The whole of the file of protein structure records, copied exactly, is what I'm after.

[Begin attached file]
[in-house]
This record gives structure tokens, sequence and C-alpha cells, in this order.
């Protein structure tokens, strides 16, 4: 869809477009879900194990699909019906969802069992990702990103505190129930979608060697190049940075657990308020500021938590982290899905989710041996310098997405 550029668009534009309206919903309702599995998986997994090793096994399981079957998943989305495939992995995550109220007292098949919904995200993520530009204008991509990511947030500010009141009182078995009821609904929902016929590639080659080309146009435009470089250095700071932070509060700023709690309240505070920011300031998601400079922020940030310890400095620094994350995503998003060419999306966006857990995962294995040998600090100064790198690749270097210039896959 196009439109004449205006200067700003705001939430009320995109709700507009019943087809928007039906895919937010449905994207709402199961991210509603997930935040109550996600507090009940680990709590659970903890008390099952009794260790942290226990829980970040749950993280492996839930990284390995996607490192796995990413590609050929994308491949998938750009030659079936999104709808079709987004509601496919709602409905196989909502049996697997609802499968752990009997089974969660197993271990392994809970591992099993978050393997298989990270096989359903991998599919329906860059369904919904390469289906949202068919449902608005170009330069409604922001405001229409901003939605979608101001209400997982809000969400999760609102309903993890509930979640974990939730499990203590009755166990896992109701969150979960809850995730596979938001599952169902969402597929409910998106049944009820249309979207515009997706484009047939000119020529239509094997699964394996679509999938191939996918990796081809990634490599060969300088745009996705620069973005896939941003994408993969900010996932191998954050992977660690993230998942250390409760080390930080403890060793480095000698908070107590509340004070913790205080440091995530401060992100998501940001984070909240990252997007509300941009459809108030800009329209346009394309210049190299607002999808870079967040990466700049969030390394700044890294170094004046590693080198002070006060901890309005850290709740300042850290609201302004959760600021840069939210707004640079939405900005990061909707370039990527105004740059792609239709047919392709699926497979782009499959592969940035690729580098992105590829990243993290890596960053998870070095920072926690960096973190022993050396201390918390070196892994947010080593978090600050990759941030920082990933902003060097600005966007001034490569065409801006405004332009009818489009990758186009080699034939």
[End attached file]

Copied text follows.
[in-house]
This record gives structure tokens, sequence and C-alpha cells, in this order.
């Protein structure tokens, strides 16, 4: 869809477009879900194990699909019906969802069992990702990103505190129930979608060697190049940075657990308020500021938590982290899905989710041996310098997405 550029668009534009309206919903309702599995998986997994090793096994399981079957998943989305495939992995995550109220007292098949919904995200993520530009204008991509990511947030500010009141009182078995009821609904929902016929590639080659080309146009435009470089250095700071932070509060700023709690309240505070920011300031998601400079922020940030310890400095620094994350995503998003060419999306966006857990995962294995040998600090100064790198690749270097210039896959 196009439109004449205006200067700003705001939430009320995109709700507009019943087809928007039906895919937010449905994207709402199961991210509603997930935040109550996600507090009940680990709590659970903890008390099952009794260790942290226990829980970040749950993280492996839930990284390995996607490192796995990413590609050929994308491949998938750009030659079936999104709808079709987004509601496919709602409905196989909502049996697997609802499968752990009997089974969660197993271990392994809970591992099993978050393997298989990270096989359903991998599919329906860059369904919904390469289906949202068919449902608005170009330069409604922001405001229409901003939605979608101001209400997982809000969400999760609102309903993890509930979640974990939730499990203590009755166990896992109701969150979960809850995730596979938001599952169902969402597929409910998106049944009820249309979207515009997706484009047939000119020529239509094997699964394996679509999938191939996918990796081809990634490599060969300088745009996705620069973005896939941003994408993969900010996932191998954050992977660690993230998942250390409760080390930080403890060793480095000698908070107590509340004070913790205080440091995530401060992100998501940001984070909240990252997007509300941009459809108030800009329209346009394309210049190299607002999808870079967040990466700049969030390394700044890294170094004046590693080198002070006060901890309005850290709740300042850290609201302004959760600021840069939210707004640079939405900005990061909707370039990527105004740059792609239709047919392709699926497979782009499959592969940035690729580098992105590829990243993290890596960053998870070095920072926690960096973190022993050396201390918390070196892994947010080593978090600050990759941030920082990933902003060097600005966007001034490569065409801006405004332009009818489009990758186009080699034939």